Thanksgiving and Black Friday – Two national holidays becoming one feeding frenzy.
Thanksgiving, the once-sacred holiday inspired by the early settlers, Native Americans, and George Foreman, is becoming more and more blurred with the newest national holiday, Black Friday.
Instead of giving thanks for what we have, it’s being morphed into a retail feeding frenzy for what we want, more stuff that looks like stuff we already have, but with an extra gizmo button glued on.
Don’t misunderstand me, I love a bargain, especially if it has some form of video screen and electricity running through it. I also love family, relatives and a great meal! It may be the best meal of the year, and the only meal that I can eat my weight in sweet potatoes saturated with butter and brown sugar. After the Roman indulgence, I pass out on the Lazy Boy while Dallas gets beat with a Detroit drumstick.
It’s a comfort food blitzkrieg. If they drink comfort in the Southern states, we eat it in the north.
Giving thanks for family, food, friends, and basic essentials of life is seemingly not enough. Thanks-to-me-giving means buying a 50-inch flat screen, Keurig coffee maker, five-quart crock pot, and the latest “Hunger Games” DVD. If you can restrain, all this will be priced the same, or less, six months from now.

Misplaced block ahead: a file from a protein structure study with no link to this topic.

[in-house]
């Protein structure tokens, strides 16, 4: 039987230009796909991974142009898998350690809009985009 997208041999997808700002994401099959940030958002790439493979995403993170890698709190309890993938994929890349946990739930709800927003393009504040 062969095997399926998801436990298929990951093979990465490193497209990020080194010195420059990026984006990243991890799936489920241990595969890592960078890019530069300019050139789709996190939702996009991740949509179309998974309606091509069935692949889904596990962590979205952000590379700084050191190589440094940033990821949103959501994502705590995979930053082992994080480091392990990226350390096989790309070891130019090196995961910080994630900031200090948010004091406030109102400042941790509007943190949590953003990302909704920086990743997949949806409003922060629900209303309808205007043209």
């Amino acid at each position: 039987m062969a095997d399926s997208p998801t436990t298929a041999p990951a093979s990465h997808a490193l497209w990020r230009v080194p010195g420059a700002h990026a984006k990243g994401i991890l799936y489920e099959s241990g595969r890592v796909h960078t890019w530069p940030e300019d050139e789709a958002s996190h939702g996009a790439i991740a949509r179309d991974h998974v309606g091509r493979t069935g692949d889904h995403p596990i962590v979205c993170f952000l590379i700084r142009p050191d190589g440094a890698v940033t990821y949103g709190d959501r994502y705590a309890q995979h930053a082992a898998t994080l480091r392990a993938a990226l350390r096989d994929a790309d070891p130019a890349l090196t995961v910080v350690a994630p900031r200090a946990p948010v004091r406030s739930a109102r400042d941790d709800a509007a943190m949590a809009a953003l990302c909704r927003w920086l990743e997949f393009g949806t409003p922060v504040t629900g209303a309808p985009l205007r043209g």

Even now the stores have gradually backed up their hours to open on Thanksgiving Day and employees are forced to replace family time with separating bargain hounds from fighting over the same bargain bone.
The good news is that after eating 7,000 calories worth of turkey, smashed potatoes and dressing, the average American spends five hours of mad-shopping-aerobics chasing loss-leaders. The bank account sheds even more weight, while the charge card loses plastic after it’s hole punched and hung around the neck with a lanyard for quick swiping. My wife, God bless her, is huddling in long lines at 3 a.m. while its snowing and 17 degrees. I’m in my warm bed sleeping off a food hangover.
A big helping of white snow might take some of the black out of Friday. Well, we are massive consumers, are we not? We eat too much, shop too much, eBay to much, Amazon and Craigslist too much, like some keyboard-cowboy’s ropin’ bargains from the virtual stores and paying with invisible money.
Maybe we need to consume less and give more? Give more of ourselves this holiday season and stockpile acts of giving. The thanks will come back to us by the shopping cart load.
President George Washington proclaimed the first nationwide Thanksgiving celebration in America marking Nov. 26, 1789 “as a day of public thanksgiving and prayer to be observed by acknowledging with grateful hearts the many and signal favors of Almighty God.”
My heart is thankful, and so is my stomach.